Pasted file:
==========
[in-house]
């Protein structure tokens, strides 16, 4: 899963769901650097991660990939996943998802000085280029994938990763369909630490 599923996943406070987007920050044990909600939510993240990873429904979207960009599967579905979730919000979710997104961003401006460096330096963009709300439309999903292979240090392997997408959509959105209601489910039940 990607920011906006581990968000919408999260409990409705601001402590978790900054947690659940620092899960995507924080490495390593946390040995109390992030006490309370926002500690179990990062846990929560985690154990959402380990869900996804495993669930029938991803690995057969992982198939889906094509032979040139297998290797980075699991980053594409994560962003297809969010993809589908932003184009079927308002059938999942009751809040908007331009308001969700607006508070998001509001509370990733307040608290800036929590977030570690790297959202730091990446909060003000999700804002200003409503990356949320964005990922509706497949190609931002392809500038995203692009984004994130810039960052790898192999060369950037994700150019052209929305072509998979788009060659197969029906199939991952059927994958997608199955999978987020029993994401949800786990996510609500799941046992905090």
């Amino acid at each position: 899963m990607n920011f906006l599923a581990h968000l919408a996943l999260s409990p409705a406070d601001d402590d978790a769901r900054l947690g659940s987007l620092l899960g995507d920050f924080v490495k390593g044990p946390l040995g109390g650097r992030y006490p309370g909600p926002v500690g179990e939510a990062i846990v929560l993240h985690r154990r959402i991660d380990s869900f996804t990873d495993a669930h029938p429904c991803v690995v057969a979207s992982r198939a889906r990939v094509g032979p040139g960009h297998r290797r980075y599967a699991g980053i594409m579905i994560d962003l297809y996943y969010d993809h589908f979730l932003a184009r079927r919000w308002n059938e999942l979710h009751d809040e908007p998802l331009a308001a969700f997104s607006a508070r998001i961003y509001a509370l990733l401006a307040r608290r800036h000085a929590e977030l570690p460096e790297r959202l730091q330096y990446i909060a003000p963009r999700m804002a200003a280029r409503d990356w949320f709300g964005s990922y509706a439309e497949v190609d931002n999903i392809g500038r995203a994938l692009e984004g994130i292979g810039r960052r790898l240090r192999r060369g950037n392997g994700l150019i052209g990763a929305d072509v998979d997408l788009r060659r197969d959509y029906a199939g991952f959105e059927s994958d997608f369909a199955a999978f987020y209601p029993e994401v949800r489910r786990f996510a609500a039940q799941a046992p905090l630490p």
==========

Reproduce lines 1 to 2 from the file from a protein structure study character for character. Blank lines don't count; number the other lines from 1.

[in-house]
């Protein structure tokens, strides 16, 4: 899963769901650097991660990939996943998802000085280029994938990763369909630490 599923996943406070987007920050044990909600939510993240990873429904979207960009599967579905979730919000979710997104961003401006460096330096963009709300439309999903292979240090392997997408959509959105209601489910039940 990607920011906006581990968000919408999260409990409705601001402590978790900054947690659940620092899960995507924080490495390593946390040995109390992030006490309370926002500690179990990062846990929560985690154990959402380990869900996804495993669930029938991803690995057969992982198939889906094509032979040139297998290797980075699991980053594409994560962003297809969010993809589908932003184009079927308002059938999942009751809040908007331009308001969700607006508070998001509001509370990733307040608290800036929590977030570690790297959202730091990446909060003000999700804002200003409503990356949320964005990922509706497949190609931002392809500038995203692009984004994130810039960052790898192999060369950037994700150019052209929305072509998979788009060659197969029906199939991952059927994958997608199955999978987020029993994401949800786990996510609500799941046992905090």